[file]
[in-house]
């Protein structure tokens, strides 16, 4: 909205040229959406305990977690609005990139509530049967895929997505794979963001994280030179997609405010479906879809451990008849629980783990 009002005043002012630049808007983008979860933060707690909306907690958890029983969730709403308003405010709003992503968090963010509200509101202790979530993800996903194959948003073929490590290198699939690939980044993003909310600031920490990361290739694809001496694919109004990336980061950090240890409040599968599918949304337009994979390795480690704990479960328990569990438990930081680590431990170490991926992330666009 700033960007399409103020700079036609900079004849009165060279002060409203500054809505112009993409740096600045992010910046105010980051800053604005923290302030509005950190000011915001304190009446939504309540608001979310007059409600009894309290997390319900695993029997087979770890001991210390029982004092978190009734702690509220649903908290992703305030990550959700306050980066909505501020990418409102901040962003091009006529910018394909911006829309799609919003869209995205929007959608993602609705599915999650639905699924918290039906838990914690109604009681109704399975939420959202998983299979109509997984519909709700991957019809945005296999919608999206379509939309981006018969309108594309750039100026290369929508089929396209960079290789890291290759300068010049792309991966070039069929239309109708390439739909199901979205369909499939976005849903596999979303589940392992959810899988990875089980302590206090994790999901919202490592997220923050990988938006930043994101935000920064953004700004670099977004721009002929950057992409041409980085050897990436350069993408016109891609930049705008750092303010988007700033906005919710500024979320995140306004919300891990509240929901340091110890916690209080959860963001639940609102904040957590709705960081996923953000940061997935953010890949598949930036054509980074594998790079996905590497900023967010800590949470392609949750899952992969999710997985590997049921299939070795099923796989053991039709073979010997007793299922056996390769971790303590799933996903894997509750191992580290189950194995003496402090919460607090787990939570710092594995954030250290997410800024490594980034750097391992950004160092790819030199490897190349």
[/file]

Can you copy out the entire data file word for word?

[in-house]
């Protein structure tokens, strides 16, 4: 909205040229959406305990977690609005990139509530049967895929997505794979963001994280030179997609405010479906879809451990008849629980783990 009002005043002012630049808007983008979860933060707690909306907690958890029983969730709403308003405010709003992503968090963010509200509101202790979530993800996903194959948003073929490590290198699939690939980044993003909310600031920490990361290739694809001496694919109004990336980061950090240890409040599968599918949304337009994979390795480690704990479960328990569990438990930081680590431990170490991926992330666009 700033960007399409103020700079036609900079004849009165060279002060409203500054809505112009993409740096600045992010910046105010980051800053604005923290302030509005950190000011915001304190009446939504309540608001979310007059409600009894309290997390319900695993029997087979770890001991210390029982004092978190009734702690509220649903908290992703305030990550959700306050980066909505501020990418409102901040962003091009006529910018394909911006829309799609919003869209995205929007959608993602609705599915999650639905699924918290039906838990914690109604009681109704399975939420959202998983299979109509997984519909709700991957019809945005296999919608999206379509939309981006018969309108594309750039100026290369929508089929396209960079290789890291290759300068010049792309991966070039069929239309109708390439739909199901979205369909499939976005849903596999979303589940392992959810899988990875089980302590206090994790999901919202490592997220923050990988938006930043994101935000920064953004700004670099977004721009002929950057992409041409980085050897990436350069993408016109891609930049705008750092303010988007700033906005919710500024979320995140306004919300891990509240929901340091110890916690209080959860963001639940609102904040957590709705960081996923953000940061997935953010890949598949930036054509980074594998790079996905590497900023967010800590949470392609949750899952992969999710997985590997049921299939070795099923796989053991039709073979010997007793299922056996390769971790303590799933996903894997509750191992580290189950194995003496402090919460607090787990939570710092594995954030250290997410800024490594980034750097391992950004160092790819030199490897190349």